a microprocessor to generate a drive signal coupled to said drive coil to drive said drive coil into saturation in a first direction and into saturation in a second direction opposite the first direction during a first period of time, said microprocessor capable of removing said drive signal from said drive coil during a second period of time, said microprocessor adapted to receive and use an output signal from said secondary sensing coils during said second period of time to determine a zero reference, said microprocessor capable of processing said output signal from said secondary sensing coils received during said first period of time with the zero reference;
a demodulator adapted to be connected to each of said secondary coils and operably connected to said square wave generator, said demodulator having at least one anti-phase switch capable of demodulating the output signal from said secondary sensing coils generated from the positive saturation drive signal and capable of separately demodulating the output signal from said secondary sensing coils generated from the negative saturation drive signal, said demodulator providing an output signal to said microprocessor.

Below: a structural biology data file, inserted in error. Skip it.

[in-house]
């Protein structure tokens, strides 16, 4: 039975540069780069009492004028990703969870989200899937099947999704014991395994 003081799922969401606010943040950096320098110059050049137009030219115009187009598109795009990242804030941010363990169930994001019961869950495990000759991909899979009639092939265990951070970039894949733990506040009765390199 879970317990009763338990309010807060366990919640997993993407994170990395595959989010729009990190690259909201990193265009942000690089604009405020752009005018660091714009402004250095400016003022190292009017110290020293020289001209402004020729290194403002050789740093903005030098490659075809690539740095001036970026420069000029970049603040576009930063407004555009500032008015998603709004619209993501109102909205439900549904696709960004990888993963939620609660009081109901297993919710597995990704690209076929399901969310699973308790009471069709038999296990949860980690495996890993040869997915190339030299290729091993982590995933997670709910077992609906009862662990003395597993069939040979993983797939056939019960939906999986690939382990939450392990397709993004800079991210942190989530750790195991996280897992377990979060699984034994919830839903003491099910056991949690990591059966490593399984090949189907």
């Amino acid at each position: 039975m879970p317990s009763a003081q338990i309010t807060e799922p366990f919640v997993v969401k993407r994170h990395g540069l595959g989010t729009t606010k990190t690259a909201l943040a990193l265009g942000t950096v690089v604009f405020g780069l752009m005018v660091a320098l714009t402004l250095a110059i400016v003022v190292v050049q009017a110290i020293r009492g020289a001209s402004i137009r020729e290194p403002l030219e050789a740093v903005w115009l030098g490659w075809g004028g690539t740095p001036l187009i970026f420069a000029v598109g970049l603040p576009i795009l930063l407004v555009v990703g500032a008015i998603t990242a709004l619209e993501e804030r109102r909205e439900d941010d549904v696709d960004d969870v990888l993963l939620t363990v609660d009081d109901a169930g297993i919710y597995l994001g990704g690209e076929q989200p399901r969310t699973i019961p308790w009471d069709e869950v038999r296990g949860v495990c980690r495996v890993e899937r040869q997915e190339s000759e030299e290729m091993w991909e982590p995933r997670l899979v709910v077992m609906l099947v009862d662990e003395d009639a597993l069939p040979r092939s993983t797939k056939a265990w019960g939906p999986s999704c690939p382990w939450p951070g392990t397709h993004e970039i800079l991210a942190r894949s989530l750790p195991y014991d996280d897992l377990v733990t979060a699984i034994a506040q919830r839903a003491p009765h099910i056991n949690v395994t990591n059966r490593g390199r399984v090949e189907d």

14. The circuit according to claim 13 wherein said demodulator output signal is sent through an amplifier and an analog to digital converter and then to said microprocessor.
15. The circuit according to claim 13 wherein said demodulator is adapted to separately receive sensing signals from said at least two sensing coils as x and y component signals.
16. The circuit according to claim 15 wherein said square wave generator is connected to a clock input of a frequency divider whose output is connected to said drive coil, said divider frequency being controlled by said microprocessor.
17. The circuit according to claim 16 wherein said at least one anti-phase switch comprises four anti-phase switches and said square wave generator has a positive output and a negative output each connected to two of the four demodulator anti-phase switches.
18. The circuit according to claim 17 wherein one of said secondary coils generating said x component signal is connected to one of said anti-phase switches with a square wave generator positive output and is connected to another one of said anti-phase switches with a square wave generator negative output.
19. The circuit according to claim 13 wherein said first and second time periods are equal.
20. The circuit according to claim 19 wherein said drive coil signal is a square wave having a frequency equal to half the output of said square wave generator.